In this mileu, fintech startups are thriving in the region. At last year’s Singapore FinTech Festival, participating investors paid close interest to this kind of ventures and growth stage enterprises.

In 2017 alone, Singapore received US$229.1 million of fintech funding and two of the Asia’s biggest deals took place there in Q4. Venture capitalist firms are also taking note of the fruitful startup landscape, with investments up 60% on the previous year. The city-state is now home to more than 490 fintech startups.

Digital banking for the unbanked

Parallel to the millennial and affluent populations of the most developed regions in ASEAN is a completely different profile of user who doesn’t have access to financial products – the so-called unbanked.

Although Southeast Asia has a mobile connectivity rate of 133% (which means that some users own more than one SIM card or mobile phone), only 27% of the population have a bank account. For example, according to a 2017 Asian Development Bank (ADB) report, Cambodia has the highest mobile connectivity in Southeast Asia (173%) but only 13% of the population has access to banking (KPMG puts the percentage even lower at 5%).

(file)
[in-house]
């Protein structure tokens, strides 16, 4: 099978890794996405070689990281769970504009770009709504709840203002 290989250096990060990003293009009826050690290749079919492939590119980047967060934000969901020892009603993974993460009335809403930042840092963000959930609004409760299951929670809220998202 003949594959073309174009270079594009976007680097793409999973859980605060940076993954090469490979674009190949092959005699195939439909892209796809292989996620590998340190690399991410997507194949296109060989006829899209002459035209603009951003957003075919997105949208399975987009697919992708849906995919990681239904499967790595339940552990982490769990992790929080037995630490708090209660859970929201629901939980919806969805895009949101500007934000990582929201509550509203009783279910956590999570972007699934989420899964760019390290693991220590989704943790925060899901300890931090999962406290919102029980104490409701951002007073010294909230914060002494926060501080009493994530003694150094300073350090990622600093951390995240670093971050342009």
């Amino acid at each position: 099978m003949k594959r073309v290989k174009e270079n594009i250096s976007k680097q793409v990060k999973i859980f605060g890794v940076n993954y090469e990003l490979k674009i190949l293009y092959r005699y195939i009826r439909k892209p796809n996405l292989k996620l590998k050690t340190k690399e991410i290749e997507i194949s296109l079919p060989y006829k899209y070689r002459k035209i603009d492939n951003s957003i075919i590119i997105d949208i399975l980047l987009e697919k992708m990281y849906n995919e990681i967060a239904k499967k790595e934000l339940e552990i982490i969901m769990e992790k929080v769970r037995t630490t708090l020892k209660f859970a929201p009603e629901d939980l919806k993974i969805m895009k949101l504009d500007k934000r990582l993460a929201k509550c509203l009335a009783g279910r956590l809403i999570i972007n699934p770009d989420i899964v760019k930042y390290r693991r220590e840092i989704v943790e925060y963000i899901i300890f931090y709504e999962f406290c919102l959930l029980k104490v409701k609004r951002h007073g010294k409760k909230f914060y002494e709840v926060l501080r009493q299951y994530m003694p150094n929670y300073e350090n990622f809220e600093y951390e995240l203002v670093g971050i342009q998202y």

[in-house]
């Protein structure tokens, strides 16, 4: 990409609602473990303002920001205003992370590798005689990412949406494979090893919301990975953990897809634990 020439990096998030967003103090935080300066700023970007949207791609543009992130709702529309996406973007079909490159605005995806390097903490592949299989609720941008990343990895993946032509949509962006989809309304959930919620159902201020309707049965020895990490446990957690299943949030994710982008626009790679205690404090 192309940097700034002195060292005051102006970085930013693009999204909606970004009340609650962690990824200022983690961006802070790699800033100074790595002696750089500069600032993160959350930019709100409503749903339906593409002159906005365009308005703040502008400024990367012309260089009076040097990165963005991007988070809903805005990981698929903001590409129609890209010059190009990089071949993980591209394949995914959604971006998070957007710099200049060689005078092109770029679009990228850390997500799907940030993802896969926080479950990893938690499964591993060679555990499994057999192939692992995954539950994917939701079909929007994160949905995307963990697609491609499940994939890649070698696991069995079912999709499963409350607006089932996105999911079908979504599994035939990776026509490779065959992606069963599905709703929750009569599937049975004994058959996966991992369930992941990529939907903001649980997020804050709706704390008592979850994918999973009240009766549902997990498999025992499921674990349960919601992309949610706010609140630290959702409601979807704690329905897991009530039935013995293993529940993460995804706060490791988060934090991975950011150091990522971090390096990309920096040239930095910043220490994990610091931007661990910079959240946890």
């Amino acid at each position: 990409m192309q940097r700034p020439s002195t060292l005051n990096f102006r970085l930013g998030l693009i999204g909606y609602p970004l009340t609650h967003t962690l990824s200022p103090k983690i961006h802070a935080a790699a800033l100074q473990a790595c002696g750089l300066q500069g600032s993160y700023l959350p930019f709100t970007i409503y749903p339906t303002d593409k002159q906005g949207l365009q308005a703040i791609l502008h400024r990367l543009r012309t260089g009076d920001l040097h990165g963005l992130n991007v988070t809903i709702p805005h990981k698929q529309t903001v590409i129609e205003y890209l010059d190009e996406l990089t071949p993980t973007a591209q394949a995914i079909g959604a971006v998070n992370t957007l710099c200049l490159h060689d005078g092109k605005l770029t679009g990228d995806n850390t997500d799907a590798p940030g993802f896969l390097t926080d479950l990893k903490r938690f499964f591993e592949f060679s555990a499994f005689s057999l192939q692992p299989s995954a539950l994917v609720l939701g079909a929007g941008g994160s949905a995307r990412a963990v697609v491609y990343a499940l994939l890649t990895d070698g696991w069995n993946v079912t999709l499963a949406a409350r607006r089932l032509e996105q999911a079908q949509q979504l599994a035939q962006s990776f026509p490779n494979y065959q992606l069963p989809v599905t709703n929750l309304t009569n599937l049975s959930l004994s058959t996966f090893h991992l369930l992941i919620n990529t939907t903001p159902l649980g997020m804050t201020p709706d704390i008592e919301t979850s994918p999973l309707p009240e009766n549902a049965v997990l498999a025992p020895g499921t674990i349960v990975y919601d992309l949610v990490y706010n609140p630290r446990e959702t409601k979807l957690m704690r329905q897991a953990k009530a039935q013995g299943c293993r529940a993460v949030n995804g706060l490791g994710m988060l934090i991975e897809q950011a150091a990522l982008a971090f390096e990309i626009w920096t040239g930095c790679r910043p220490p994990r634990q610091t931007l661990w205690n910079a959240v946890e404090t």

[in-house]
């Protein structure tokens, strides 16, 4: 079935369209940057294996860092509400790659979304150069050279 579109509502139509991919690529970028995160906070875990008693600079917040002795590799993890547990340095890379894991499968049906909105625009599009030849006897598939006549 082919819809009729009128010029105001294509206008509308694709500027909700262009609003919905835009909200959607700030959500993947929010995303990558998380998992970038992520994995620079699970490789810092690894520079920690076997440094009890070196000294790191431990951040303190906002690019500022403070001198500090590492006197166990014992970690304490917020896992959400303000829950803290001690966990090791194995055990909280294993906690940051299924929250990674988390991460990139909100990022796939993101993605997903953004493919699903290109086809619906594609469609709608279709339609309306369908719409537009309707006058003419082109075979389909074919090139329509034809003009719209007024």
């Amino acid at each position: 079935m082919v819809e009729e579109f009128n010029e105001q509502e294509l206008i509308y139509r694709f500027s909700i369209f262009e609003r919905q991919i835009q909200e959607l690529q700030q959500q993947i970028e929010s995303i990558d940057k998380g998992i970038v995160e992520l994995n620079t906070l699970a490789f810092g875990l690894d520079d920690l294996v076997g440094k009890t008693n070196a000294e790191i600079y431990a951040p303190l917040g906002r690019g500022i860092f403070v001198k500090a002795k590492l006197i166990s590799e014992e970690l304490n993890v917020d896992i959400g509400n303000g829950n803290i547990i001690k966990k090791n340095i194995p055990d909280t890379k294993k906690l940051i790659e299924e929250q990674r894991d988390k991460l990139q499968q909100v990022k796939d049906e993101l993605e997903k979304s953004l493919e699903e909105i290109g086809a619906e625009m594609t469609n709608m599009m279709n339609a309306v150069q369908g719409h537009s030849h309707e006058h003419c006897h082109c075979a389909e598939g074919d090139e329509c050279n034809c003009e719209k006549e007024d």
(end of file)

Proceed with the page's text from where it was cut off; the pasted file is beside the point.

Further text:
The World Bank estimates that around 80% of people in Indonesia, the Philippines, and Vietnam, and 30% in Malaysia and Thailand, are unbanked. Myanmar has one of the lowest levels of financial inclusion in Southeast Asia with only 23% of the adult population holding a bank account. This is exacerbated in rural areas, where connectivity is lower and there’s a poor or lacking finance industry presence.

In April 2016, ASEAN Finance Ministers and Central Bank Governors expressed their commitment to financial inclusion in the region by adopting an ASEAN Financial Inclusion Framework. Among other objectives, the framework aims “to promote innovative financial inclusion via digital platforms”.

The ADB anticipates that digital financial solutions can have a significant impact on financial inclusion in five key areas: